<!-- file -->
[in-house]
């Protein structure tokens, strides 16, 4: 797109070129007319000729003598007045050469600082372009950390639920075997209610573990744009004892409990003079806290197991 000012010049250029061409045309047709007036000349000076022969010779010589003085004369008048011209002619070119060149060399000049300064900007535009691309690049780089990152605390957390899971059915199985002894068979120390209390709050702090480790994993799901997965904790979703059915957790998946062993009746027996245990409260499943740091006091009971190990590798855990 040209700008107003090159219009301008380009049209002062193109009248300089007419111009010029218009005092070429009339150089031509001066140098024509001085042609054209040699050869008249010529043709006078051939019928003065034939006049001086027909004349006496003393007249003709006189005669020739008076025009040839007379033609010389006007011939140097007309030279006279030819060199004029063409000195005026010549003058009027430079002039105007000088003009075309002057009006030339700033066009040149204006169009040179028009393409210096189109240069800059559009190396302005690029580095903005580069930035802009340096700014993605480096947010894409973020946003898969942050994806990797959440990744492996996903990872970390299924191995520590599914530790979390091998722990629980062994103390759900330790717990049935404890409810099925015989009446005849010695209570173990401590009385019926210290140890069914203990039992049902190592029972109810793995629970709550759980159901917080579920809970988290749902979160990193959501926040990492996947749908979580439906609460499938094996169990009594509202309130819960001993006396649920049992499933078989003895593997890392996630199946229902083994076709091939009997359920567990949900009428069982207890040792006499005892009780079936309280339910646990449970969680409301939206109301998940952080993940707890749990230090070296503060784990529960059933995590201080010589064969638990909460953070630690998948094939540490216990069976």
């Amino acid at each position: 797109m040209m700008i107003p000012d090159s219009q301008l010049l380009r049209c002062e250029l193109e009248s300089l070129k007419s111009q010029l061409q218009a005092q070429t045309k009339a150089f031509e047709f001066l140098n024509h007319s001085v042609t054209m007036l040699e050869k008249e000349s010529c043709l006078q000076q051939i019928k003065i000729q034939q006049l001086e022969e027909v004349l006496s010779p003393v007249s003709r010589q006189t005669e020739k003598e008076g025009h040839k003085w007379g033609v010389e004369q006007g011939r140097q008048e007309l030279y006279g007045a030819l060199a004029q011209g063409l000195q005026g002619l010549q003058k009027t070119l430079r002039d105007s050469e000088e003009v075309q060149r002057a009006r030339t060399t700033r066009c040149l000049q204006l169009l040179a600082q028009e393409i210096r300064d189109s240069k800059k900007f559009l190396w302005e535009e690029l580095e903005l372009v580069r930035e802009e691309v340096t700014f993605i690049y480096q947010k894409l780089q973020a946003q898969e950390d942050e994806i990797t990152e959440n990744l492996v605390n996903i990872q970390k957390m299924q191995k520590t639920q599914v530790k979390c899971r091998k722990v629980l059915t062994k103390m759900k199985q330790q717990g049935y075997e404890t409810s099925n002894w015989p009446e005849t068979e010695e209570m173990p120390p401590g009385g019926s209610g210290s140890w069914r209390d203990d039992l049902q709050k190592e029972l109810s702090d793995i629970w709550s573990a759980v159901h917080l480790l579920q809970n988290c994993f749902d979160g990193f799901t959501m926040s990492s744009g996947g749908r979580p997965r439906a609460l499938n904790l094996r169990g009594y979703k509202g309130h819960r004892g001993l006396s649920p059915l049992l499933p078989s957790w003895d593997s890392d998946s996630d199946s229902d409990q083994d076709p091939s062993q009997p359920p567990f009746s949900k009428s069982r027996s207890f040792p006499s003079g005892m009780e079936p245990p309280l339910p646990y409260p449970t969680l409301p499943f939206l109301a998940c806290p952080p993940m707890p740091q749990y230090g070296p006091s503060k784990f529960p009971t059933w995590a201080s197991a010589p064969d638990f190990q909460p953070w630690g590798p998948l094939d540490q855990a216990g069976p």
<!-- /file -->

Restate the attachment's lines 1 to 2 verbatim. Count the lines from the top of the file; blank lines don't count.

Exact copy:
[in-house]
């Protein structure tokens, strides 16, 4: 797109070129007319000729003598007045050469600082372009950390639920075997209610573990744009004892409990003079806290197991 000012010049250029061409045309047709007036000349000076022969010779010589003085004369008048011209002619070119060149060399000049300064900007535009691309690049780089990152605390957390899971059915199985002894068979120390209390709050702090480790994993799901997965904790979703059915957790998946062993009746027996245990409260499943740091006091009971190990590798855990 040209700008107003090159219009301008380009049209002062193109009248300089007419111009010029218009005092070429009339150089031509001066140098024509001085042609054209040699050869008249010529043709006078051939019928003065034939006049001086027909004349006496003393007249003709006189005669020739008076025009040839007379033609010389006007011939140097007309030279006279030819060199004029063409000195005026010549003058009027430079002039105007000088003009075309002057009006030339700033066009040149204006169009040179028009393409210096189109240069800059559009190396302005690029580095903005580069930035802009340096700014993605480096947010894409973020946003898969942050994806990797959440990744492996996903990872970390299924191995520590599914530790979390091998722990629980062994103390759900330790717990049935404890409810099925015989009446005849010695209570173990401590009385019926210290140890069914203990039992049902190592029972109810793995629970709550759980159901917080579920809970988290749902979160990193959501926040990492996947749908979580439906609460499938094996169990009594509202309130819960001993006396649920049992499933078989003895593997890392996630199946229902083994076709091939009997359920567990949900009428069982207890040792006499005892009780079936309280339910646990449970969680409301939206109301998940952080993940707890749990230090070296503060784990529960059933995590201080010589064969638990909460953070630690998948094939540490216990069976």